He is a California surfer dude from Santa Monica who has dabbled as a model, counts bad-boy actor Charlie Sheen as a friend and has made several cameo appearances on Sheen's Anger Management television show.
And thanks to the mass exodus of young hurlers from the minor-league organization last season as part of former general manager Alex Anthopoulos's scorched-earth win-at-all-costs philosophy, Conner Greene also finds himself as the Toronto Blue Jays' top pitching prospect.
The 20-year-old is having the time of his life experiencing his first spring training camp with the big-league team here in Florida, still trying to come to grips with his relatively new status as a player to keep an eye on within the organization.
The slender 6-foot-3 right-hander only added to all of the intrigue in Dunedin on Saturday when he made his first appearance in a Grapefruit League game for Toronto, against the Philadelphia Phillies, facing four batters in the sixth inning and striking out the side.
"Very impressed," Toronto manager John Gibbons said about Greene's work. "He's got that dynamite arm, but he was throwing strikes with it. You could tell he's excited, that's kind of his personality. He's kind of loose and having fun out there, but not many arms [are] better than that."
Gibbons said Greene is already carrying himself like a major-leaguer within the clubhouse.
"He's kind of a goofball, that's his personality, a fun-loving kid," Gibbons said. "And he's loving it, he's loving every minute of it.
"But you kind of sense that he knows he's good or thinks he's going to be good. That's half the battle."
Talk with Greene and you encounter a pleasant, easy-going Californian, a kid who responds with "sir" and has a knack for being unintentionally funny.
"I can't wait to see the big old pointy building they have up there in Toronto," Greene said, referring to the CN Tower.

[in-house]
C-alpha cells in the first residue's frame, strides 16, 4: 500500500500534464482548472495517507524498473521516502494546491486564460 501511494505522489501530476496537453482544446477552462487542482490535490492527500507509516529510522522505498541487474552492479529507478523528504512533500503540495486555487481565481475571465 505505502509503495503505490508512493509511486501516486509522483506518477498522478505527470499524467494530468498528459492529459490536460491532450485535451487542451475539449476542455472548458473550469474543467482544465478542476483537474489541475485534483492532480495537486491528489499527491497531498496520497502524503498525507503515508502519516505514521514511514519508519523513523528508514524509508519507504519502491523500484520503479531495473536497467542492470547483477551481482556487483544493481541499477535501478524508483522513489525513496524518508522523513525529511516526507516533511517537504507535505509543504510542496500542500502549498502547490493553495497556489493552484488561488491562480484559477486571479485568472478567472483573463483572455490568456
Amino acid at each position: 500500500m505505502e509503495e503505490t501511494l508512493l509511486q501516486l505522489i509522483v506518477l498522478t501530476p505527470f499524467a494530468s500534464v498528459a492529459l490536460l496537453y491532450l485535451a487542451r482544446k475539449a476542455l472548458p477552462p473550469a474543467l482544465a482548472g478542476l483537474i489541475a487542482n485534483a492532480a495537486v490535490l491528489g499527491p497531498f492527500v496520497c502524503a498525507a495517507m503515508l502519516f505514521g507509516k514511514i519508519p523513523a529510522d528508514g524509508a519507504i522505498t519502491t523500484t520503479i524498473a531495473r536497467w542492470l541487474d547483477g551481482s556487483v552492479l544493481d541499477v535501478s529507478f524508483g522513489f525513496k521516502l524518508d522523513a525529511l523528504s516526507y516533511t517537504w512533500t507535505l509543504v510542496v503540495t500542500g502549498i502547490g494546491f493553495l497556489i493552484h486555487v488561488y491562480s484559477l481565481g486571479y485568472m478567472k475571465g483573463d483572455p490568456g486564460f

A seventh-round pick of the Blue Jays in 2013, Greene progressed through three levels of play, finishing up in double-A with the Lansing Lugnuts.
Armed with a fastball that unexpectedly beefed up to the mid-90s, Greene went 7-3 in 14 starts for Lansing, with 65 strikeouts in 67.1 innings.
Right now, the initial plan is to send Greene back to Lansing for further seasoning with a promotion to the triple-A team in Buffalo a probability before the season is out.
Greene will tell you that baseball is his passion, although his friendship with Sheen has helped foster an interest in acting.
Greene's former coach at Santa Monica High School, Tony Todd, is a lifelong friend of Sheen's. And Greene said that when he first started at the school, he was forever hounding his coach for an introduction.
"He finally said to me, 'Look, I'll make you a deal. If you get drafted, you can meet Charlie.'"
A couple of months later, Greene was picked by the Blue Jays.
"The next day, I'm up at Charlie's house playing catch with him," Greene said.
The meeting evolved into a friendship that Greene said continues to this day.
"He's been nothing but a great person to me and a great friend," Greene said. "I don't care about what's been written about him or reported. I just know what he's done for me and how sweet he's been to me and that's all I care about. He's just an amazing person."
Sheen has gone as far as to get Greene a spot in three Anger Management episodes as an extra, even though he had never done any real acting before.
"I was really nervous, way more nervous than I ever am in baseball," Greene said. "I was just an extra. I didn't even have any lines. I was just standing in the background pretending to talk to a pretty young lady.
"But baseball will always be first."